When I Grow Up
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When I Grow Up
University of Phoenix
May 14, 2006
When I Grow Up
As children, we all had similar aspirations to become successful in life. We may have wanted to become doctors or lawyers at one point, but the reality is that in order to become successful at whatever we decide as our career path, there are requirements that must be met and many, many sacrifices that will have to be made. My childhood goal was to be a scientist, but childhood goals differ greatly from the goals brought forth by adulthood. For example, a short term goal for me would be the ability to make our households financial ends meet, whereas children have no such worry. I believe a major difference is that as a child, it is much easier to hope for a prosperous future and to set very high or seemingly unrealistic goals, whereas in adulthood, those goals seem to move farther away from becoming reality each and every second. The scientist goal that my parents were so proud of is now just a fleeting memory, which has fallen deep into the bowels of my uninspiring past. Presently, I am trying to achieve a different and more mature goal, which is far more reasonable to pull off than becoming a scientist. My interest to become involved in business management came about while working at a previous employer. I was given all these new responsibilities, a cell phone, golf cart, joined the safety committee, became a first responder, was appointed team leader, and all of these things eventually led to my layoff. I was merely six months away from earning my five-year tenure, which included a pension plan, pay raise, bonus, and an upgrade of benefits. I guess I was “too valuable” and I was replaced by two part time employees, who may never be able to gain those benefits for which I worked so hard for. This is largely due to the fact that I had made myself a valuable asset to this company, and my loyalty and dedication ultimately was the cause of my termination. My time became money to them, and without a degree to back up my leadership skills, I was disposable. I understand that part time employees are much cheaper on paper, but someday I would like to have a leading role in changing the way some of the dirty, politically corrupt superiors treat their employees. After all, the second-most important piece of the business puzzle is the working class, surpassed in importance only by paying customers.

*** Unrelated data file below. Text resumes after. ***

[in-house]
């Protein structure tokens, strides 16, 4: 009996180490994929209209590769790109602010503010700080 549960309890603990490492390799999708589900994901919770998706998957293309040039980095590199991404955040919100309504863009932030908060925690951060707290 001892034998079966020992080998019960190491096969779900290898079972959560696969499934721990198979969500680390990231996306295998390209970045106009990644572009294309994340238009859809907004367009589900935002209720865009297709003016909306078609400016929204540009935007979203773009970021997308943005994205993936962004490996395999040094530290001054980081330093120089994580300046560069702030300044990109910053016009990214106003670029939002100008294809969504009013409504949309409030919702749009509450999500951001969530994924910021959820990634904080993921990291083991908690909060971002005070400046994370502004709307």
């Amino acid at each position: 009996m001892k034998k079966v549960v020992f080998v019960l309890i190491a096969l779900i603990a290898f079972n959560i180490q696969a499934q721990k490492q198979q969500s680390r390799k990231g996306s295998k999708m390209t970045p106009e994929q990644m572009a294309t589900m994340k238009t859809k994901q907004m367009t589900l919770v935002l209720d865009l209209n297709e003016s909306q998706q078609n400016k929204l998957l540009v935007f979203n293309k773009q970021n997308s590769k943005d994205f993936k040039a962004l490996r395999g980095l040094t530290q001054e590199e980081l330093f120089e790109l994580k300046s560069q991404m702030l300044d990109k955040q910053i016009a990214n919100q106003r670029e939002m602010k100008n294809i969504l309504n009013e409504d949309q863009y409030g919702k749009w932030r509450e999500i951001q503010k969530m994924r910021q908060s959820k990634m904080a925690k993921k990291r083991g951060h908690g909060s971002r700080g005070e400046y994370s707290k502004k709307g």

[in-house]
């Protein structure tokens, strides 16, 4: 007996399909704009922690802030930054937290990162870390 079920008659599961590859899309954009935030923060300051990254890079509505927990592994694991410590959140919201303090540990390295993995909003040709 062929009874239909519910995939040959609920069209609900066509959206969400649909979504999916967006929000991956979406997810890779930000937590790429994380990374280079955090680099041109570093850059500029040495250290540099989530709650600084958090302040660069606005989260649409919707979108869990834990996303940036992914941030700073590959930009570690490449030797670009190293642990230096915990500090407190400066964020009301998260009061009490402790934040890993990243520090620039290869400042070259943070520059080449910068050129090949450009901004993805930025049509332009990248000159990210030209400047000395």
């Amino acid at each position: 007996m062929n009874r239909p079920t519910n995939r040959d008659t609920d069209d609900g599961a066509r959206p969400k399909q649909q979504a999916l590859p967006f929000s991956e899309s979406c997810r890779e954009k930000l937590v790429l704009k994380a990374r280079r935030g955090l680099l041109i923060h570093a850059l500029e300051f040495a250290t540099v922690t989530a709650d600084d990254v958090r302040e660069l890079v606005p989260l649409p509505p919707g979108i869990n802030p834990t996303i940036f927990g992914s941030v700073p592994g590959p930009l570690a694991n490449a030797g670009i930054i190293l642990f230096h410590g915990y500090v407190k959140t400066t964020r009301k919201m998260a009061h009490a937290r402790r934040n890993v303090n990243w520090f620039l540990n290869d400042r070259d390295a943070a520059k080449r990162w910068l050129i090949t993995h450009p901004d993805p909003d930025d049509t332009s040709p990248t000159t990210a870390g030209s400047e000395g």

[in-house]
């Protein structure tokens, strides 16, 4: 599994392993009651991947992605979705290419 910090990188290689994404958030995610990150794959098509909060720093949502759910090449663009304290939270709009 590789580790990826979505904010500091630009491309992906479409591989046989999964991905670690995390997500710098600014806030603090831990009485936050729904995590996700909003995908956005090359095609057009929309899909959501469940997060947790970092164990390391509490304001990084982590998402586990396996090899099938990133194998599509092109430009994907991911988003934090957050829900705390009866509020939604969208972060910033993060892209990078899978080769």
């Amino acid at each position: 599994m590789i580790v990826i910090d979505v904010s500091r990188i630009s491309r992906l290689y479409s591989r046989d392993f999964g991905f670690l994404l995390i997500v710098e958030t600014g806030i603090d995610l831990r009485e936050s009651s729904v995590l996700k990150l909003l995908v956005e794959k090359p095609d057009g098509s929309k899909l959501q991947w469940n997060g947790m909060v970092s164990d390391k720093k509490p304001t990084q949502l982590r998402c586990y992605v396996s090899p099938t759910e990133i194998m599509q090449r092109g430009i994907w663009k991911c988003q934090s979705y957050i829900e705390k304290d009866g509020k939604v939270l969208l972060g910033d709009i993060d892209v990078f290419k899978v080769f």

Not long after I lost my job, I enrolled in school. I have been down this same street before during an earlier phase in my life. I regressed way back to square one, in the same position I was in as a foolish teenager, obviously still not grown up. I did not like the fact that I was disposable. However, I still needed an income. Since the company I was so proud to be affiliated with fought my unemployment until the end with fancy policies, hidden rules, and well-paid lawyers, I was forced to accept any job that came my way. That is how I entered the glorious profession of pizza delivery.